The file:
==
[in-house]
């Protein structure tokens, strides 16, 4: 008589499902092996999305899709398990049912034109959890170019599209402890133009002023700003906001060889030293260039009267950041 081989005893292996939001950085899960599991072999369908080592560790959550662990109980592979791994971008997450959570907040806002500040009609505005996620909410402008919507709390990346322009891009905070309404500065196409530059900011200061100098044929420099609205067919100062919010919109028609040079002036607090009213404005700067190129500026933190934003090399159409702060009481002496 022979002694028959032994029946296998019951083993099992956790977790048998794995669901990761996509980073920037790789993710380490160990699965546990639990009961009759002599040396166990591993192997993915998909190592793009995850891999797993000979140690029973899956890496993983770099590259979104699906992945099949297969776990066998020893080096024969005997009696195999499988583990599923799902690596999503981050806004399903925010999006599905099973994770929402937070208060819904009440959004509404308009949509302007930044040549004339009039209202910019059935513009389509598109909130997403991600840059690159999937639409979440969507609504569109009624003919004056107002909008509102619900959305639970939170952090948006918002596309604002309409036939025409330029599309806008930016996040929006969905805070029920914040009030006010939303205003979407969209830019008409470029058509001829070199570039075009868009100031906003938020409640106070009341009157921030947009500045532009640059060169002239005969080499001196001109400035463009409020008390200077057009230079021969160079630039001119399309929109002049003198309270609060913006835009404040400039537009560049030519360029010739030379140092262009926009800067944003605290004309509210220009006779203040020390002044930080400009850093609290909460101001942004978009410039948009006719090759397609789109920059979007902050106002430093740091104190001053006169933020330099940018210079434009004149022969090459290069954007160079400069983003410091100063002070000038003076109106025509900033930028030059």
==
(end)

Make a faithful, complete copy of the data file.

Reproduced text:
[in-house]
């Protein structure tokens, strides 16, 4: 008589499902092996999305899709398990049912034109959890170019599209402890133009002023700003906001060889030293260039009267950041 081989005893292996939001950085899960599991072999369908080592560790959550662990109980592979791994971008997450959570907040806002500040009609505005996620909410402008919507709390990346322009891009905070309404500065196409530059900011200061100098044929420099609205067919100062919010919109028609040079002036607090009213404005700067190129500026933190934003090399159409702060009481002496 022979002694028959032994029946296998019951083993099992956790977790048998794995669901990761996509980073920037790789993710380490160990699965546990639990009961009759002599040396166990591993192997993915998909190592793009995850891999797993000979140690029973899956890496993983770099590259979104699906992945099949297969776990066998020893080096024969005997009696195999499988583990599923799902690596999503981050806004399903925010999006599905099973994770929402937070208060819904009440959004509404308009949509302007930044040549004339009039209202910019059935513009389509598109909130997403991600840059690159999937639409979440969507609504569109009624003919004056107002909008509102619900959305639970939170952090948006918002596309604002309409036939025409330029599309806008930016996040929006969905805070029920914040009030006010939303205003979407969209830019008409470029058509001829070199570039075009868009100031906003938020409640106070009341009157921030947009500045532009640059060169002239005969080499001196001109400035463009409020008390200077057009230079021969160079630039001119399309929109002049003198309270609060913006835009404040400039537009560049030519360029010739030379140092262009926009800067944003605290004309509210220009006779203040020390002044930080400009850093609290909460101001942004978009410039948009006719090759397609789109920059979007902050106002430093740091104190001053006169933020330099940018210079434009004149022969090459290069954007160079400069983003410091100063002070000038003076109106025509900033930028030059």